I have been thinking about posting this for a while in either the compost or soil forum but with an expert on root systems stopping by this forum I thought this might be the best time to ask.
Our city has a compost center for the solid waste produced by the water treatment plant. (Yep, the sewers.) Our city sewer lines are combined with the storm water lines, they are not separate. Everything that goes down a drain in a house, factory, street drain, etc all goes to the water treatment plant. Needless to say there is a whole lot of 'yuck' ending up there. As far as I know it used to all just go through the plant and into the river. Now the 'biosolid sludge'' is taken to a composting site.
The common sense side of me says just don't bother with the biosolid compost as I have heard there is heavy metals among other bad things in there. But the curious side of me wonders just how bad it is, and if it can be used in some way, or cleaned further than it is now. Composting it is surely a step in the right direction from putting it in the river, but now what do you do with it? All the 'ick' isn't going to suddenly stop going down the drains so it seems it would be nice to find a good use for the stuff. The city gives it away free to anyone who will take it and this is by no means a small amount either. I took some screen shots from Google Earth of the composting center. Notice the small yellow square on the left side, the second screenshot is a close up of that. That dark line you see inside the square is a compost row being spread out and turned over by an excavator. I imagine the center is several hundred acres.
My first question is, will plants take up these heavy metals through the root system? I haven't done much research as to what metals might be there so the question is a bit vague. I spent a lot of time clicking around the internet reading about the biosolids and somewhere I read that the PH of the soil actually had to be quite a bit out of the optimal growing zone for the plant to take up metals. (Seems like it may have been an article from Cornell University but I'm not sure, I read a ton of sites in a short time.) Other places said metals would be stored in the roots and the vegetation of the plant but fruits of these plants would be fine. (ie Things like potatoes or lettuce would be bad, where things such as tomatoes or squash fine.)
My second question is, are there plants really good at pulling metals or possible other 'ick' out of the soil over time? Something where you could clean the soil by the roots pulling the stuff out or binding it up in such a way to make it inert? Again, a rather vague question not knowing exactly what might be in there. I have read of mushrooms absorbing metals and the mycelium breaking down some carbons like oil. Are there any plants with root systems good at 'cleaning' soil? Some super sponge that you could dispose of after it pulled some bad stuff out?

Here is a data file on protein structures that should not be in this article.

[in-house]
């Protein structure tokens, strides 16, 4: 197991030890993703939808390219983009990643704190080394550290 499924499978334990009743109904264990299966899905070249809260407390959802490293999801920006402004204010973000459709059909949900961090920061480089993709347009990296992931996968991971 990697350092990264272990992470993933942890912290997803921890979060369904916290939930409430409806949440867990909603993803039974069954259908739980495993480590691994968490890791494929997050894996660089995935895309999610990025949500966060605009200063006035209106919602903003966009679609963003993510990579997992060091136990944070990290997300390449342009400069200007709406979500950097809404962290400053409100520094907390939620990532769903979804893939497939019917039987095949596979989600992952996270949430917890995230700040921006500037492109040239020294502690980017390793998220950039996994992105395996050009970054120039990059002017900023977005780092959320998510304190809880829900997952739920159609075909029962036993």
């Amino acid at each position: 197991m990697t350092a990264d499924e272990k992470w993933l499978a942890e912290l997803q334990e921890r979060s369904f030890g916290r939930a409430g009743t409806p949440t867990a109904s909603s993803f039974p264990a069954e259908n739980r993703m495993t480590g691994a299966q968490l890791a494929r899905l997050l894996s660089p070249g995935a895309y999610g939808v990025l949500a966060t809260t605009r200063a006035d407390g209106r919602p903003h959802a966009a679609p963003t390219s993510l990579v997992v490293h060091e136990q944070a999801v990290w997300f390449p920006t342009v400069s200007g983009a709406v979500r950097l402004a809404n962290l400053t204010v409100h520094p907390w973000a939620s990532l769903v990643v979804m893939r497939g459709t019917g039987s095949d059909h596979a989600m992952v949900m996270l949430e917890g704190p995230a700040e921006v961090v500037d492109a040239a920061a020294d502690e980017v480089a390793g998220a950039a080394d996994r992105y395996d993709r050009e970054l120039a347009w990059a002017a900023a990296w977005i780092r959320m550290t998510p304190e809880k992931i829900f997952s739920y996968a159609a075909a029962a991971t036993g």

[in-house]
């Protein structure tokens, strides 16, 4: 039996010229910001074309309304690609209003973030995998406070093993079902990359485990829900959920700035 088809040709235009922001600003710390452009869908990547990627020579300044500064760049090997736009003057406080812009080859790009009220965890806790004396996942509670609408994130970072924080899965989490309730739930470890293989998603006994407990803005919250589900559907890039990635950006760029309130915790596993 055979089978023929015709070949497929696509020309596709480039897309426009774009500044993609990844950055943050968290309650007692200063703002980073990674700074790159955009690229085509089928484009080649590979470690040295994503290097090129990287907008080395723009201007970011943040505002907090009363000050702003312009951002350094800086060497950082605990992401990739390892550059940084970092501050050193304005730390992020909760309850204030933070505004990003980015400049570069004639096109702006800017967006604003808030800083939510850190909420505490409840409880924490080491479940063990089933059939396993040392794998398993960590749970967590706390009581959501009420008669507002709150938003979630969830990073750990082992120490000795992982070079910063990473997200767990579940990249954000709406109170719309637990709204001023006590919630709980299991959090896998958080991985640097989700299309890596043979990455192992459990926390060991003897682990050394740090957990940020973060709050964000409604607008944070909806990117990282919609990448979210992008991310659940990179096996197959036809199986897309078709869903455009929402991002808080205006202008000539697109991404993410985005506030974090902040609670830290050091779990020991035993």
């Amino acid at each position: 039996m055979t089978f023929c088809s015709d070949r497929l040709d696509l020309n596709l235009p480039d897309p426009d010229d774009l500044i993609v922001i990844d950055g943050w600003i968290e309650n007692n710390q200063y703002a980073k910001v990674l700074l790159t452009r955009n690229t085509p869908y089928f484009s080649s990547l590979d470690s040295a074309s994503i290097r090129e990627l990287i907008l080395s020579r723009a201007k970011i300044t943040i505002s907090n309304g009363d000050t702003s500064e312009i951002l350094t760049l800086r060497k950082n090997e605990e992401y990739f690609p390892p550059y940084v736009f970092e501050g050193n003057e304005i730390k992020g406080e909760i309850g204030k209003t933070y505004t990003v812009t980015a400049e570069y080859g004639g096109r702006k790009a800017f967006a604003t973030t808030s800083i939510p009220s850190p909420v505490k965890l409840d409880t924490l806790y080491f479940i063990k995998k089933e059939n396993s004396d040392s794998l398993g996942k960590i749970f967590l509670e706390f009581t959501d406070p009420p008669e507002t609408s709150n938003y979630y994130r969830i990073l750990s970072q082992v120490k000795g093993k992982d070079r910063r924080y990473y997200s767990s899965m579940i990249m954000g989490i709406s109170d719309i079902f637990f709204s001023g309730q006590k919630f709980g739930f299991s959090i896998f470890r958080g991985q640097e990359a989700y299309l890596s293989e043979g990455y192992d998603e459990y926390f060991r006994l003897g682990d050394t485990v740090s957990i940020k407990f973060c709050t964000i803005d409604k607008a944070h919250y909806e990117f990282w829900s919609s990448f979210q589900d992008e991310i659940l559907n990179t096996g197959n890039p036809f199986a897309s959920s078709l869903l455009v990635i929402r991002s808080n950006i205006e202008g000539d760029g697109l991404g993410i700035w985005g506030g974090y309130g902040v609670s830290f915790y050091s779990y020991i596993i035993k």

Chris Knipstein wrote:Some super sponge that you could dispose of after it pulled some bad stuff out?
That's the nut to crack. Yes, phytoremediation is an effective though relatively slow way of cleaning soils but disposal of the plants is a problem because the pollutants have move from the soil into the plant - http://www.hindawi.com/journals/ijce/2011/939161/
Once you eat any of the above plants where the metals (or PCBs) exist, you’re eating poison.
There is even a situation where spinach is being used to remediate lead in the soil.
Hyperaccumulation is a very intensively studied topic now. Google it. Sunflowers can absorb cesium ( I think, poor memory) but it would take over 12 years to begin to "clean" the soil. But the plant material has to be "disposed of" like it's nuclear waste.
Robert Kourik : Your Thoughts please on Ferns as a ''heavy metal'', accumulator. While I have seen mention of the fact that these plants can be accumulators,
and acknowledgement that at least two Common types of Ferns are considered edible cooked - Fiddlehead Ferns - The only warning that I have ever seen Posted
comes from Canadian Government offices who basically Recommend that foragers know the past history of the area being Foraged - No Past history of old gas
stations, blacksmiths, or foundries in the immediate area or up stream!
Having lived in the foothills of the Adirondacks my whole life, I feel safe in foraging in the areas that i have discovered over 50 years, but hesitate to ether share
my secret patches, or turn unsuspecting would-be foragers loose in areas were the land use pattern is not commonly shared !
Thanksfor the advise to Google 'Hyperaccumulation' !
Thank you! for the Good of The Craft ! Big AL
Success has a Thousand Fathers , Failure is an Orphan
LOOK AT THE " SIMILAR THREADS " BELOW !
posted 4 years ago
Sorry Allen, I don't have any fern references in the book I'm working on. But I do have this about comfrey:
As to comfrey being a dynamic accumulator, it’s very hard to find any data. I was able to find “…we showed that immobilized tannins prepared from lateral roots of Symphytum officinale L., that contained high tannin levels, chelated 3.5 times more lead than those from main roots with lower tannin levels.”[
To buy the book go to robertkourik.com
It's just a flesh wound! Or a tiny ad:
Dave Burton's Boot Adventures at Wheaton Labs and Basecamp